In March, Google announced that they’d be changing their Ad Manager Display auctions from a traditional second-price auction to a first-price auction. Google’s move provides publishers with a better understanding of how they can manage and optimize their yield. But there are many other implications towards greater transparency that this shift has created, shares,Â
Marc Grabowski,Â EVP, Global Supply at Criteo.
After months of testing and a chorus of industry chatter, Google has begun rolling out its much anticipated first-price auctions on Ad Manager.Â
This move puts Google in line with rival independent ad exchanges but, given its size, the tech giant’s shift will have a far more significant impact. Google was the originator and longtime standard-bearer for second-price auctions, but as this switch takes place, it’s fair to say that we now officially live in a first-price auction world.Â
In aÂ blog postOpens a new window , Google stated that the new model will â€œhelp our partners simplify how they manage advertising revenue and increase transparency for everyone in the ecosystem.â€ Ultimately, this decision by Google creates a greater level of transparency in the buying landscape.
The Road to Change
For years, supply-side platforms (SSPs) and exchanges conducted second-price auctions, in which the winner paid $0.01 more than the second-highest bid. This second-price model proved to be efficient for buyers, but only if there was enough demand in the auction. Otherwise, prices would drop thus hurting publisher monetization.Â
Some SSPs, as a result, implemented non-transparent practices, such dynamic floors to increase clearing prices of auctions. Over time, buyers caught on to SSPs and started to calculate ways to bid between the threshold in a second-price auction to lower prices and reduce their clearing costs.
This cat-and-mouse game between supply and demand led to confusion and erosion of trust in the industry. As a remedy to the situation, SSPs started to move to first-price auctions. First-price auctions are simple â€“ the highest bidder wins and pays exactly what they bid. This greatly reduces hidden fees as the final bids are determined by the bidder, so the sum is clear to all and it can’t be manipulated as it has been in second-price auctions. When the bidders know the exact sum to pay, it creates a clearer auction environment for both buyers and sellers.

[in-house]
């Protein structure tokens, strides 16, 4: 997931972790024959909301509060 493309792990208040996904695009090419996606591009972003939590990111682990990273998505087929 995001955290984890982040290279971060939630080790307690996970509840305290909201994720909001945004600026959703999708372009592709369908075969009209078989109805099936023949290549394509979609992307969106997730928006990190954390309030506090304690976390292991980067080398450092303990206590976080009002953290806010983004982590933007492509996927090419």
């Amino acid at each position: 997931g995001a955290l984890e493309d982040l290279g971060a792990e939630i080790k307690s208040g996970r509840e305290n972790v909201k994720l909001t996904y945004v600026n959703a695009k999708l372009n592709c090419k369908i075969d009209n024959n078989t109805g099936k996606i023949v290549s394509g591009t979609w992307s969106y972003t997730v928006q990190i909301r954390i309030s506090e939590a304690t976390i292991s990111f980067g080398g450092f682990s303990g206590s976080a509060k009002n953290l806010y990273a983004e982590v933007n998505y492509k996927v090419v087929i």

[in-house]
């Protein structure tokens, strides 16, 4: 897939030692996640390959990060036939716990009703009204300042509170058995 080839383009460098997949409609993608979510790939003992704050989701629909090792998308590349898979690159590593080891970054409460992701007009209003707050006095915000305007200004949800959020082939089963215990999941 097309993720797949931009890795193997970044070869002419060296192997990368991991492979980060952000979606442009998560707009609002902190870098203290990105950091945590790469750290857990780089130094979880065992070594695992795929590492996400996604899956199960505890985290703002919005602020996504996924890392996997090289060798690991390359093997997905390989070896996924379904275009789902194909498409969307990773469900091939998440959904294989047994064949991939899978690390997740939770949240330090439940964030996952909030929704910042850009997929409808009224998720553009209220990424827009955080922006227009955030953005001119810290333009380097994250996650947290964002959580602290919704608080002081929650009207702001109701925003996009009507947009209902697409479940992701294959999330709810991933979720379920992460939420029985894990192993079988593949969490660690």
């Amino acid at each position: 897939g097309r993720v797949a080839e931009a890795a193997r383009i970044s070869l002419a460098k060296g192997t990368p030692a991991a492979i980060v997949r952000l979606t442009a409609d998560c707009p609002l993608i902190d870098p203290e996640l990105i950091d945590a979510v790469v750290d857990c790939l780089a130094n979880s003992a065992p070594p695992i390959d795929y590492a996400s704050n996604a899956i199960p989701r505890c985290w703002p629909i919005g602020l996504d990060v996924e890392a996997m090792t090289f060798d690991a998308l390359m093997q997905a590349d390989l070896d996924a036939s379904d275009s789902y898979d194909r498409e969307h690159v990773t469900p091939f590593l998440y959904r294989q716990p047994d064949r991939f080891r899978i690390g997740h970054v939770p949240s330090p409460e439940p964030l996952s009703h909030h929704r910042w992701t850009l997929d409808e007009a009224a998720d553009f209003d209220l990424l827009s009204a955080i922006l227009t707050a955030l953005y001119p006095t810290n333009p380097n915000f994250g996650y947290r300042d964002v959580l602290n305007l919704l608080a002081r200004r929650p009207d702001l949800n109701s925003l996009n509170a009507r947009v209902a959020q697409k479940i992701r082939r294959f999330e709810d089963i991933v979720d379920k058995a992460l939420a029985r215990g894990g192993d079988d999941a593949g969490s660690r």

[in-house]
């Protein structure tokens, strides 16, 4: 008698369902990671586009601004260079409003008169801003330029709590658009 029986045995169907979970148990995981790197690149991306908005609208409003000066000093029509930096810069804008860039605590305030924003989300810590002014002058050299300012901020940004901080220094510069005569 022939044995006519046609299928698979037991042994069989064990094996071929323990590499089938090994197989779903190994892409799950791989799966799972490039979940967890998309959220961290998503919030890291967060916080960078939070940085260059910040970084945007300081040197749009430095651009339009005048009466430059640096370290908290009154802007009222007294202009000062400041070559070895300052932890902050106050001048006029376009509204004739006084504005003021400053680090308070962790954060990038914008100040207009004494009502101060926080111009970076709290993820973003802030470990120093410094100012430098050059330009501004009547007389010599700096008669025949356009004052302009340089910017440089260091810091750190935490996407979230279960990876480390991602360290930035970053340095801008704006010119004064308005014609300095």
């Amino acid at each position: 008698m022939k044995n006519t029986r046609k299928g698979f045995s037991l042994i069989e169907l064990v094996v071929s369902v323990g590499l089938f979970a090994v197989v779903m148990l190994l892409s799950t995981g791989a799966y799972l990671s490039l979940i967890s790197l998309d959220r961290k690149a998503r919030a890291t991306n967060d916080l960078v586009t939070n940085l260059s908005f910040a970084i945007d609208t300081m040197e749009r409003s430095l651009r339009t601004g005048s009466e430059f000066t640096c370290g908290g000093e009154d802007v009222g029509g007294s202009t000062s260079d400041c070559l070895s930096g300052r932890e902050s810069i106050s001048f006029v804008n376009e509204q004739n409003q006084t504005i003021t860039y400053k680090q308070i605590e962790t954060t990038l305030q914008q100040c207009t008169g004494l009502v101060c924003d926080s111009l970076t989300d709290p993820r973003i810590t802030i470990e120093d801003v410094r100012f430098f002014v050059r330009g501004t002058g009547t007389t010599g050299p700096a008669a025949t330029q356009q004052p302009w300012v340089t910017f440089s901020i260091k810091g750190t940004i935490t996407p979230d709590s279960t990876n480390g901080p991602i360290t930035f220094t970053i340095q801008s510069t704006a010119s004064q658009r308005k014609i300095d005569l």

Google Gets It Right
For a time, buyers, publishers and vendors had to oscillate between the two auction types, as many SSPs and exchanges had shifted to first-price auctions for some time. As a leader in the space, Google’s decision to move to first price unofficially makes this auction model the primary programmatic buying method, creating more transparency and instilling greater trust in the ad tech ecosystem.
Further, Google’s decision to move to a unified auction from a waterfall one could allow them to consolidate direct demand, header bidding demand and open market demand into a single auction. It gives the opportunity for buyers to be on a level playing field, bidding at the same time and paying the actual price that they bid. Additionally, with visibility into the bid landscape of their inventory, publishers can better understand the value of their inventory for future auctions.
The Way Forward for DSPsÂ
Even though first price offers new advantages, it won’t be easy for demand-side platforms (DSPs) to quickly adapt to the new model. While the largest DSPs have already invested heavily in optimizing auction and price-performance in a first-price world, secondary and most of the tertiary players have not had the luxury to invest in this area and lack the market data as well as bid intelligence to be effective.
Remember, in second price auctions, buyers are accustomed to bidding higher than they expect to clear the bid, knowing the bid will be reduced at the close of the auction. It will now become the responsibility of DSPs to ensure that advertisers do not overpay. To remain truly competitive, DSPs must improve their models to assess proper clearing prices that will drive efficient outcomes for their advertisers.Â
More is Needed for Full Transparency
This shift to first price is only one piece of the transparency puzzle, as the industry seeks to create a level playing field that enables more truthful bidding. More transparency is a positive thing as an open Internet offers fairness and enables all consumers equitable access to information that benefits their needs.